Indie Zone: Talking with Brenda Cooper

Brenda Cooper InterviewBrenda CooperBrenda Cooper is the author of nine science fiction and fantasy books. Her most recent novel is Spear of Light (Pyr, 2016). Her other works include the P.K. Dick nominated Edge of Dark (Pyr, 2015) The Creative Fire (Pyr, 2012) and The Diamond Deep (Pyr, 2013) as well as the Silver Ship and the Sea series (Tor Books) and Building Harlequin’s Moon, with Larry Niven (Tor, 2005). Her most recent short fiction includes Elephant Angels (Heiroglyph, 2014) and Biology at the End of the World (Asimov’s, August 2015).

Winner of the 2007 Endeavor Award for a distinguished science fiction or fantasy book written by a Pacific Northwest author or authors Brenda lives in Bellevue, Washington with her wife and three dogs.

Find her at:


Talking with Brenda Cooper


S&S: What started your love of reading and writing?

Brenda Cooper (BC:) I’m sure it was my parents. They read to me regularly as a child, and I have many memories of mom reading me books and Dad and I reading the newspaper. In fact, I really don’t have any recall of a time when I didn’t read and write.


S&S: You’ve got several works under your belt. Do you feel your writing style has changed since you first got something published? If so, in what way?

BC: I have the perfect example right now. I’m editing my 2007 book, The Silver Ship and the Sea, since it is about to be re-released by Wordfire Press. I write much better sentences – they are crisper and clearer.  The story held up rather well, and I’m not changing it in the light edit that I’m doing, but I’m often turning one long sentence into three shorter ones, and deleting a lot of unnecessary words.  Also, I can handle a more difficult story now, with more characters and more nuanced points of view.  But Silver Ship tells the story of some of my favorite characters, and talks a lot about being ‘the other,’  and I’m excited about getting it back out there.

S&S: Do you have a favorite story of all your works? Obviously, we’re here to talk about POST, but is there another one that holds a special place in your mind?

BC: My favorite story is a short one – a piece of flash fiction that came out in Nature magazine called “My Grandfather’s River.”  It’s a favorite because it’s one of my first environmental stories. It was inspired by a talk I attended – a keynote speech by Michael Fay who went through the Congo mapping it before it was developed, so that in some future when it no longer exists, it can still be seen, and maybe at least partly re-recreated. The talk made me cry, and so did writing the story. It’s quite short – just about 950 words.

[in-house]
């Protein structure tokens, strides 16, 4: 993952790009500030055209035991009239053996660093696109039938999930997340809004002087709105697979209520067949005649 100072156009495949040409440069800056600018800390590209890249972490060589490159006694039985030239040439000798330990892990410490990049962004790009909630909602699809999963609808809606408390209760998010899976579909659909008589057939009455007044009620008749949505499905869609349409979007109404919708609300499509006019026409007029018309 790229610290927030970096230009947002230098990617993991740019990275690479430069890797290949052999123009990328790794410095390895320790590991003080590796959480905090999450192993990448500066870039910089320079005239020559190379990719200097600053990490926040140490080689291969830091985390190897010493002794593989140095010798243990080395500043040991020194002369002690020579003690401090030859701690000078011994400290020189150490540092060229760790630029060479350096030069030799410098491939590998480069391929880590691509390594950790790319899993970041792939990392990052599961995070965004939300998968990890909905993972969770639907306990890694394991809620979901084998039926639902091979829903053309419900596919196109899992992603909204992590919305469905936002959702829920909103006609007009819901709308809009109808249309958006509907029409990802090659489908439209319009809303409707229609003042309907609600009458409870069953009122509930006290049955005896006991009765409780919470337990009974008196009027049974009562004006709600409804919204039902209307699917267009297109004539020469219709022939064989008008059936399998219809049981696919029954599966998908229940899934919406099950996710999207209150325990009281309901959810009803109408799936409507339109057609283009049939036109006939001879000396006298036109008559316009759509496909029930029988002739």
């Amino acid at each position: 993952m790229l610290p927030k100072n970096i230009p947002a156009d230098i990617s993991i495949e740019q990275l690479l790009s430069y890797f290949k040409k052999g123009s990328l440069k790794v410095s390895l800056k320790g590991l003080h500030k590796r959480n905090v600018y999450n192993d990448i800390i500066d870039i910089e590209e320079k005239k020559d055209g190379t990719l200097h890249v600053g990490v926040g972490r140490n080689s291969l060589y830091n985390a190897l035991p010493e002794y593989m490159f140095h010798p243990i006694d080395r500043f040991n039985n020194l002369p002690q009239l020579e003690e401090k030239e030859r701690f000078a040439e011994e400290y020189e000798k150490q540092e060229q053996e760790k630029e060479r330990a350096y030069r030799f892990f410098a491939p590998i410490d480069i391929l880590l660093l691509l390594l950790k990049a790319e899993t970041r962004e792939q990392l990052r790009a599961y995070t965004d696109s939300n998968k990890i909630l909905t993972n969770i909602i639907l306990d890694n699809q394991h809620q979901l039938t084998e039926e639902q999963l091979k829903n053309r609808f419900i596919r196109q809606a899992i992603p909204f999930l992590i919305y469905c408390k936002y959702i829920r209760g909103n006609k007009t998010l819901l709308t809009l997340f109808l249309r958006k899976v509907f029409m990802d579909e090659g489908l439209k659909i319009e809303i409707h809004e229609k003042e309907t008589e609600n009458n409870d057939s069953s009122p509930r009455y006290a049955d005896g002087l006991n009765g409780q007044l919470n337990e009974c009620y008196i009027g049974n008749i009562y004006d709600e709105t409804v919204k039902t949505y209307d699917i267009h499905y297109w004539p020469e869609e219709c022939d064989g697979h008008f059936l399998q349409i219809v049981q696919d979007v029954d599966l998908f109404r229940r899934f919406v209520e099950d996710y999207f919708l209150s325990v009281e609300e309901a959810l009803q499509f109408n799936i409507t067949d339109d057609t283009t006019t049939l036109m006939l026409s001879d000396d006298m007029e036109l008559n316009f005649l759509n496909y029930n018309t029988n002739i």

S&S: What was the hardest part of writing POST?

BC: That’s easy. The book is in first-person present tense. I’d never done a novel-length work in that voice, and boy it is hard!  Almost all of my writing is in some version of past tense and so I kept slipping back in ways that were hard to notice.  That’s mechanical, of course, but it really was the hardest part. Another hard part was portraying the world as brutal, but full of growing hope and optimism.

S&S: How long does it take you to write out one of your novels from the first sentence to final draft?

BC: There’s no exact answer since I go over them all more than once. I also have a busy day job, and that can dictate how much writing time I actually get in any given week. In general, I can finish a first draft in three to six months, a second draft in one, and then there’s a process where the book is out to my beloved first readers who poke holes in it.  How long it takes after that depends on how deep and bruising the holes are. 🙂

S&S: What’s the most constructive criticism you’ve ever been given?

BC: To write with so much emotion that I’d be sure I’d gone over the top. It’s a challenge for me to write in a way that develops a deep emotional connection for the reader, and I know it. So I work on that a lot, and I think I’ve gotten better at it. So once-upon-a-time (long, long ago, but in this galaxy) a writing group challenged me to write a story that was so over-the-top over-wrought that no one would buy it, and people might even laugh at me. I did that.  That story became the first story of mine to make it into a Year’s Best anthology.

S&S: What made you choose the Oregon Botanical Gardens for the setting of POST?